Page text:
Image by Ulrike Leone from Pixabay

The world is changing. Louisiana was and is still an energy state but not just in oil. In fact oil is dropping. It is a long time in coming – starting back in the 1970’s.

The heat in the west and floods in the northeast from Tropical Storm Elsa provide more evidence that the world’s climate is changing. I think of Al Gore. The former U.S. senator and vice president held the first congressional hearings on global warming in the 1970s. His 2007 documentary, “An Inconvenient Truth,” offered a clear message on climate change and won him a Nobel Peace Prize. Gore’s public acclaim threatened the special interests responsible for climate-warming, and the politicians who defended them. Now, legal proceedings and independent reporting reveal that fossil-fuel interests knew in the 1950s their products were warming the Earth. An internal ExxonMobil document in 1982 declared the science on climate change “unanimous” and would cause “significant changes” to the Earth’s climate. But the oil industry publicly refuted its own science, like Big Tobacco did when its research blamed smoking for cancer. Exxon and other companies launched a deceitful campaign to question global warming and prevent real action.

Yes, just like with tobacco, the industry, a different one but one still in need of excessive profits, lied to us. That and also did harm to the environment, harm we are still and will still be facing and repairing as much as we can.

My home in Bossier Parish sits atop the Haynesville Shale gas fields. As a landowner, senator and utility regulator, I have had a great deal of involvement with Louisiana oil and gas. It has provided tax revenue, jobs and economic benefit — and a heavy hand on our politics. In the 1980s, Republican Gov. Dave Treen proposed the Coastal Wetlands Environmental Levy to address the industry’s damage to our coast with a tax on oil and gas produced offshore and processed in our refineries. In response, industry and its allies, supporters of Treen when he ran in 1979, helped defeat him for reelection in 1983. Oil lobbyists in the 1980s and 1990s similarly scorned my plan to modernize Louisiana’s 1920s system for taxing oil and gas. I said taxing only in-state oil and gas production was wrong when far greater volumes of hydrocarbons produced offshore but processed in Louisiana were untaxed. These hard lessons convinced me that Louisiana labors under the resource curse. A nation or state with its wealth concentrated in a few industries suffers as they bend government to their will.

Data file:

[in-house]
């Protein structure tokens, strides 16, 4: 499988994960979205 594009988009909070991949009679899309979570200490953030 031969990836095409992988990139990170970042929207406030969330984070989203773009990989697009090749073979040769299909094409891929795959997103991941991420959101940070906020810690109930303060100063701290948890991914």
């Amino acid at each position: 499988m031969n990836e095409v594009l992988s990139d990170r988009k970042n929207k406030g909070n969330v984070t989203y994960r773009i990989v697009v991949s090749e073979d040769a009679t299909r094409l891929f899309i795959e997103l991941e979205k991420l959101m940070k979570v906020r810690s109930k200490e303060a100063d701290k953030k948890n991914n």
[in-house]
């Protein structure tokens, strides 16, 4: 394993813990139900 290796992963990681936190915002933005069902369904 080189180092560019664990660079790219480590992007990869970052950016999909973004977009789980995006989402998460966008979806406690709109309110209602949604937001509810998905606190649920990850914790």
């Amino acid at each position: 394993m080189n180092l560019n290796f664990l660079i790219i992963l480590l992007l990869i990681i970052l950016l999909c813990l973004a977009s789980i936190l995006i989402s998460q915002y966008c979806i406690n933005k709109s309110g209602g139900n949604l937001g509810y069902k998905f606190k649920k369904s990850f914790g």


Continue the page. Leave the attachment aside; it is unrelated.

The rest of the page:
And of course, as a good public service, the industry flocked to the needs of the state and began to embrace solar and wind energy. Not quite.

The utilities, with backing from other PSC members, ignored wind and actively opposed rooftop solar. In our last solar debate, I predicted the utilities would build their own solar plants to replace fossil-fuel generation. This is where we are headed now. We are an energy state, not just an oil and gas state. We have a climate change task force and are promoting offshore wind. Our coastal industries are building a wind-power sector and utilities are investing in renewables. Al Gore was right on climate. Louisiana is vulnerable to rising seas and damaging storms. We can fight climate change, develop new industries and jobs, and prosper. It is not too late.

It is almost too late. This is why Bart is running for the city council. This is why the industry is now giving lip service to renewable. THis is why the utilities are looking to solar and a wind farm is proposed off shore. More is needed and we need to be advocates.

Yes, we are an energy state – not, though. in the normal fashion
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